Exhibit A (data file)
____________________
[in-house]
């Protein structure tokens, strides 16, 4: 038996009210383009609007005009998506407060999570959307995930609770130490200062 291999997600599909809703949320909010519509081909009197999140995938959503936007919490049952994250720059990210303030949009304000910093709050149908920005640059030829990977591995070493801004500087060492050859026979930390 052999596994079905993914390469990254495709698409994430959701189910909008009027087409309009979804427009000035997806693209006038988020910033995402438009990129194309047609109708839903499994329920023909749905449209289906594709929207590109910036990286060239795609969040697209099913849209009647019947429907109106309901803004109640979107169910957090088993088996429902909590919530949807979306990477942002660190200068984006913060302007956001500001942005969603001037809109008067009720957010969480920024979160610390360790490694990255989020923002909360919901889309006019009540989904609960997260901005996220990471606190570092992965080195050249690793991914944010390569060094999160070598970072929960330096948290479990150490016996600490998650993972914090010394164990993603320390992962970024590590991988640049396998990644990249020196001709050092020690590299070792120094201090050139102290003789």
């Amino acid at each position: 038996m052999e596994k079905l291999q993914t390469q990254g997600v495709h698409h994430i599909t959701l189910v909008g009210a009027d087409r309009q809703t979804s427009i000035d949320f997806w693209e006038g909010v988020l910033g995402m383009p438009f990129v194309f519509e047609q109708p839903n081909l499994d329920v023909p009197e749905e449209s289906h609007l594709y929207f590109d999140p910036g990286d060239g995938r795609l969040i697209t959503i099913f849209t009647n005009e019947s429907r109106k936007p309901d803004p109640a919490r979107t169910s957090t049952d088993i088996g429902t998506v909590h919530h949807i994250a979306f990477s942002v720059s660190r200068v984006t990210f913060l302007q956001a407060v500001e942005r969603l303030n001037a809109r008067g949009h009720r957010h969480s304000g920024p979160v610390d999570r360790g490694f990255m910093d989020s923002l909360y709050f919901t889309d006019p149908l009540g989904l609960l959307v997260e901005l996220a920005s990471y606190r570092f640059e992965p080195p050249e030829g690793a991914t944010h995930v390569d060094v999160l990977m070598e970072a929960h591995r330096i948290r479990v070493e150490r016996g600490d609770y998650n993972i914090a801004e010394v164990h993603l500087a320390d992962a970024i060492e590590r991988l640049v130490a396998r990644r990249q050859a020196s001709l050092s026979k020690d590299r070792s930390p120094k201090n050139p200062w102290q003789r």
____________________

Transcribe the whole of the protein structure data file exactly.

[in-house]
């Protein structure tokens, strides 16, 4: 038996009210383009609007005009998506407060999570959307995930609770130490200062 291999997600599909809703949320909010519509081909009197999140995938959503936007919490049952994250720059990210303030949009304000910093709050149908920005640059030829990977591995070493801004500087060492050859026979930390 052999596994079905993914390469990254495709698409994430959701189910909008009027087409309009979804427009000035997806693209006038988020910033995402438009990129194309047609109708839903499994329920023909749905449209289906594709929207590109910036990286060239795609969040697209099913849209009647019947429907109106309901803004109640979107169910957090088993088996429902909590919530949807979306990477942002660190200068984006913060302007956001500001942005969603001037809109008067009720957010969480920024979160610390360790490694990255989020923002909360919901889309006019009540989904609960997260901005996220990471606190570092992965080195050249690793991914944010390569060094999160070598970072929960330096948290479990150490016996600490998650993972914090010394164990993603320390992962970024590590991988640049396998990644990249020196001709050092020690590299070792120094201090050139102290003789």
């Amino acid at each position: 038996m052999e596994k079905l291999q993914t390469q990254g997600v495709h698409h994430i599909t959701l189910v909008g009210a009027d087409r309009q809703t979804s427009i000035d949320f997806w693209e006038g909010v988020l910033g995402m383009p438009f990129v194309f519509e047609q109708p839903n081909l499994d329920v023909p009197e749905e449209s289906h609007l594709y929207f590109d999140p910036g990286d060239g995938r795609l969040i697209t959503i099913f849209t009647n005009e019947s429907r109106k936007p309901d803004p109640a919490r979107t169910s957090t049952d088993i088996g429902t998506v909590h919530h949807i994250a979306f990477s942002v720059s660190r200068v984006t990210f913060l302007q956001a407060v500001e942005r969603l303030n001037a809109r008067g949009h009720r957010h969480s304000g920024p979160v610390d999570r360790g490694f990255m910093d989020s923002l909360y709050f919901t889309d006019p149908l009540g989904l609960l959307v997260e901005l996220a920005s990471y606190r570092f640059e992965p080195p050249e030829g690793a991914t944010h995930v390569d060094v999160l990977m070598e970072a929960h591995r330096i948290r479990v070493e150490r016996g600490d609770y998650n993972i914090a801004e010394v164990h993603l500087a320390d992962a970024i060492e590590r991988l640049v130490a396998r990644r990249q050859a020196s001709l050092s026979k020690d590299r070792s930390p120094k201090n050139p200062w102290q003789r």